Rachel Ryan reports that though France’s health care system is in many ways excellent it does come with its drawback in the form of taxes:
The current French tax system deducts from individuals’ pay immediately, so that there is no need for an April 15th, “tax day.” Because of this, people often do not process how much they are really paying out to the government… or perhaps they just accept it. “[The tax rates are] really not as bad as most people think it is, but US tax rates don’t begin to compare,” claims Amy, a 23-year-old American living and working in Paris, privy to all of the costs and benefits of la sécurité sociale.
Le Parti Socialiste (Socialist Party), who – as of last month – gained a sweeping political majority in France’s regional elections, is now advocating a further increase in taxes in order to offset rising healthcare costs. Le Parti Socialiste is proposing an increase in the bouclier fiscal (~ tax limit), which currently states that “direct taxes paid by a taxpayer may not exceed 50% of taxpayer’s revenues” in Article 1 of the Internal Revenue Code.
While there is no doubting that the overall level of care and minimal costs are aspirational, the French universal healthcare system is not without its drawbacks. Just as the U.S. is currently suffering from a lack of sufficient, available healthcare and money, so is France. Though the French system offers many short-term and long-term benefits, it is clearly not without its short-term and long-term costs.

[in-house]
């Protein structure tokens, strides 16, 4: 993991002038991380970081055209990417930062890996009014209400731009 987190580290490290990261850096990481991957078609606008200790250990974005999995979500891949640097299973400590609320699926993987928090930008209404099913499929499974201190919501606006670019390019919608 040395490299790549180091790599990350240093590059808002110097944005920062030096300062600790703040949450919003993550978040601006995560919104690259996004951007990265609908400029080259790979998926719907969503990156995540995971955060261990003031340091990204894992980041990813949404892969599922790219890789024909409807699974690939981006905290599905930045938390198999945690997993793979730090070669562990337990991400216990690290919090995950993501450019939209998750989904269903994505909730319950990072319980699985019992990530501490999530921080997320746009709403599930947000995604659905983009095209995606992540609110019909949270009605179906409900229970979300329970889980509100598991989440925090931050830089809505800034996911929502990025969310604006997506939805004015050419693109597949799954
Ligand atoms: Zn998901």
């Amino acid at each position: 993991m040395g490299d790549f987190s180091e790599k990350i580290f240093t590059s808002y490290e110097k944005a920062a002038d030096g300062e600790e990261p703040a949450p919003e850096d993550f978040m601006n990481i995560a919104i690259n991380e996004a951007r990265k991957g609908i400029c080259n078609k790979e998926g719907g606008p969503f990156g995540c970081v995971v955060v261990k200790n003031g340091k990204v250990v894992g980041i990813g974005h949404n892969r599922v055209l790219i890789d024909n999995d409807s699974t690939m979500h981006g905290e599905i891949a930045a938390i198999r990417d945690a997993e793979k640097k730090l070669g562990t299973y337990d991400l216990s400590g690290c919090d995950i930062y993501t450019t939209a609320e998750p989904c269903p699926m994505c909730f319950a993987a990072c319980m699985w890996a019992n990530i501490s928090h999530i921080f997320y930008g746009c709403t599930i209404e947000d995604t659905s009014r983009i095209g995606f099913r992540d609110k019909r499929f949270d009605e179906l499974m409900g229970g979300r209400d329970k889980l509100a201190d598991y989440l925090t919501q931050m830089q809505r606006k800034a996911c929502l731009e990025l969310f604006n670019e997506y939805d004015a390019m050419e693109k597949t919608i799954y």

If we’re talking health care, though, it’s important to look specifically at French health care spending. According to the OECD it’s expensive by world standards but thrifty compared to the United States:
It’s true that French public sector health expenditures are somewhat higher than ours as a share of GDP (though far smaller in per capita terms) but overall their system is doing an excellent job of controlling costs largely by paying less for services rather than providing fewer services. All countries are grappling with health care costs, but we’d be lucky to have France’s problems.